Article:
Sweetener options: vanilla, honey, cane sugar, stevia.

Flavor Profile

Energizing and creamy with a dry taste of fresh greens and toasted rice.

 

Click here to download the PDF Genmaicha Latte Brewing Guide

Iced Genmaicha Brewing Guide

iced matchaStyle

Ideal in summertime, for those craving an iced, natural, caffeinated and refreshing beverage.

Teaware Needed

Cocktail shaker, tea scoop.

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Preparation Recipe

Place three scoops of Genmaicha powder (or 1 Genmaicha stick packet) into a cocktail shaker. Add a splash of hot water (approximately 2 oz) and swirl or whisk the Matcha and water together until the powder is dissolved. Fill the shaker half full with ice, then fill with room temperature water, shake well, and pour into a glass. Garnish with mint or ginger.

Sweetener options: honey, cane sugar, stevia.

Flavor Profile:

Toasty, sweet brown rice aroma and a smooth roasted flavor with a bright, grassy edge.

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Click here to download the PDF Brewing guide for Genmaicha Iced Tea

Matcha Chai Brewing Guide

Matcha Chai Glass copy

Style

Ideal for those who love both the rich spice combination of Indian chai, and the creamy, sweet, textured experience of drinking Matcha.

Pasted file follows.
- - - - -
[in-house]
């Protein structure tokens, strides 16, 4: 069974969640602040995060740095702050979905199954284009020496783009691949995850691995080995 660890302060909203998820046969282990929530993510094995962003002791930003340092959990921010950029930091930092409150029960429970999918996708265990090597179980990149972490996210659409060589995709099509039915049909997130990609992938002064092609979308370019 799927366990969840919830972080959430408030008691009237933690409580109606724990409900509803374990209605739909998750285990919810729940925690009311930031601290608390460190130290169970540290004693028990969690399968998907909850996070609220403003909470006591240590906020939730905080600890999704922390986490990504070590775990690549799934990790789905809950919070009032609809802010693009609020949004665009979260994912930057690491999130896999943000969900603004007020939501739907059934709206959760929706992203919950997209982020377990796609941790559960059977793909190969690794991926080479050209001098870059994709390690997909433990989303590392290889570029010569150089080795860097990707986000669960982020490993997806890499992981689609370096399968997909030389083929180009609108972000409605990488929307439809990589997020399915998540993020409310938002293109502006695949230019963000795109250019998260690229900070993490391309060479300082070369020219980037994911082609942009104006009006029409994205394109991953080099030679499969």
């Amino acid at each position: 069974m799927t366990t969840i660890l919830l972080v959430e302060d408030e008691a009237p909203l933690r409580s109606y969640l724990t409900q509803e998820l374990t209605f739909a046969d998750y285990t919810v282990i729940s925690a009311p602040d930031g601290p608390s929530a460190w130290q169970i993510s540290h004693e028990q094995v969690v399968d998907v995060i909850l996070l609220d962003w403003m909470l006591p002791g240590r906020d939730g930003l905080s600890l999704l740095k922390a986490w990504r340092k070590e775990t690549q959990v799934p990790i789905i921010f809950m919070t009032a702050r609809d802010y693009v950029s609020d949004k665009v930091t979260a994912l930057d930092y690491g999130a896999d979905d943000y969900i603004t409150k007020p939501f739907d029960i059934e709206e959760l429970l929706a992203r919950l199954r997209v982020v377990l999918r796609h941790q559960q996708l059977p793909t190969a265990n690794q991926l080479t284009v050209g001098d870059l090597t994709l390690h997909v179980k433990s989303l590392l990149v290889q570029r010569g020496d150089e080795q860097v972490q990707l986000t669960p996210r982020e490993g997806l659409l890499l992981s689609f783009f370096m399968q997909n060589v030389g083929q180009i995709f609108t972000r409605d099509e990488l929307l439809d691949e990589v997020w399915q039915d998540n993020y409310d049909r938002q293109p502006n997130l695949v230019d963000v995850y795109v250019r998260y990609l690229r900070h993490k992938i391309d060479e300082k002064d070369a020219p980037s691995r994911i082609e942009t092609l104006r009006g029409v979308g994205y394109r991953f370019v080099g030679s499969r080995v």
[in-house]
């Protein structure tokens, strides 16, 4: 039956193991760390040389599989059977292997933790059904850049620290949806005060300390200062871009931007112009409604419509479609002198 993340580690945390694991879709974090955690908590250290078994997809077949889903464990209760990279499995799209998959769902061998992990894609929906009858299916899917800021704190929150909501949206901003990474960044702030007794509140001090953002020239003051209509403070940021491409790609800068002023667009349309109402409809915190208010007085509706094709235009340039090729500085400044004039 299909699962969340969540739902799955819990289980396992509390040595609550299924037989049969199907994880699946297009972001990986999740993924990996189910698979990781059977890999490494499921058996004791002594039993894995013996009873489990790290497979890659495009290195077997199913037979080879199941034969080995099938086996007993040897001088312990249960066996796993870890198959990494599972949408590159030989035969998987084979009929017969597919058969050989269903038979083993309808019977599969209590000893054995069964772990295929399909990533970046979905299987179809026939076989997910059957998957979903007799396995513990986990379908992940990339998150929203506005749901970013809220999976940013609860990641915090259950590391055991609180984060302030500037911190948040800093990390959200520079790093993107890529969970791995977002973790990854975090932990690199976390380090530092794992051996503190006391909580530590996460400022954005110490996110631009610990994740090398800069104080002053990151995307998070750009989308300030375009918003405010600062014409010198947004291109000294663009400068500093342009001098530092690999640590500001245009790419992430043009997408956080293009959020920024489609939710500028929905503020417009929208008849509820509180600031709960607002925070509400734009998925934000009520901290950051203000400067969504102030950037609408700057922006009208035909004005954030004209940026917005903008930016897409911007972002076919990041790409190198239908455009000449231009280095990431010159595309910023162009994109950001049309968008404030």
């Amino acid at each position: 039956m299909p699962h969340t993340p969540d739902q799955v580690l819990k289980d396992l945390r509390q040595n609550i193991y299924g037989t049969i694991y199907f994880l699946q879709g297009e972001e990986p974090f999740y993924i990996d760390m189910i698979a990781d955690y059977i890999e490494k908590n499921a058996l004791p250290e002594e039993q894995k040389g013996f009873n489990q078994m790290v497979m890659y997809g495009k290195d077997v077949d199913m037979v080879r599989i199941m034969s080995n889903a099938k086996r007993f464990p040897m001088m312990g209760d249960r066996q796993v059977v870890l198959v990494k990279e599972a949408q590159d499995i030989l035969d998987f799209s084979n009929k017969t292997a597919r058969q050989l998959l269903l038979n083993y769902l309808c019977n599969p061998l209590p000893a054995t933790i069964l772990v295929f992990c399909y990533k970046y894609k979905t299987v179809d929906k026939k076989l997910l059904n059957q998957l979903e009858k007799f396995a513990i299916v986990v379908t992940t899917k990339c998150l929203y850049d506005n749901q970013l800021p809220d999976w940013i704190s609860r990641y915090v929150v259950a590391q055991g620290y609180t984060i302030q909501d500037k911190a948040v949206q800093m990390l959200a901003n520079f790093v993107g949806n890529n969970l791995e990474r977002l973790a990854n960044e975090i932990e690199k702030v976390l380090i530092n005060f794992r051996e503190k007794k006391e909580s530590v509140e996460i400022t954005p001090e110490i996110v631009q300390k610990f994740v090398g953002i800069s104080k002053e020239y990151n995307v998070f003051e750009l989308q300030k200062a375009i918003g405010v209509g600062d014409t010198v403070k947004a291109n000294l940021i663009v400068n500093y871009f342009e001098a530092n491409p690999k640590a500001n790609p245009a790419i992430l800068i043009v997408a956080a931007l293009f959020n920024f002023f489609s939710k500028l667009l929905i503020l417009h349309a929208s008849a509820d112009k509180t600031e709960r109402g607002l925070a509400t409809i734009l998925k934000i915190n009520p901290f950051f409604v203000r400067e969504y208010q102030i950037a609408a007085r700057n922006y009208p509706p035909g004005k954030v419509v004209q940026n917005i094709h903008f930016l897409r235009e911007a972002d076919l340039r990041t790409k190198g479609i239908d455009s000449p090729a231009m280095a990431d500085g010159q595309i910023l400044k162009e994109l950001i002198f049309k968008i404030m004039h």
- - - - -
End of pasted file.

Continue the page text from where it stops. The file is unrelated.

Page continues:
Teaware Needed

Small Ibrik (stove-top boiler), heat-resistant chai cups or tea glasses, matcha tea scoop.

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Preparation Recipe

Place three heaping scoops of Matcha into a small amount (around a tablespoon) of hot water and whisk the powder into the water until it is dissolved. Add 8 oz milk (or non-dairy) to the dissolved matcha. Add chai spices of choice (cardamom, cloves, ginger, cinnamon). Bring to boil once, or steam with espresso machine. Add sweetener. Strain and serve. Garnish with any of the powdered spices.

Sweetener options: honey, cane sugar, stevia.

Flavor Profile:

Uplifting, warming mélange of sweet and spicy flavors.

Click here to download the PDF Brewing guide for Matcha Chai

Matcha Latte Brewing Guide

matcha latte

Style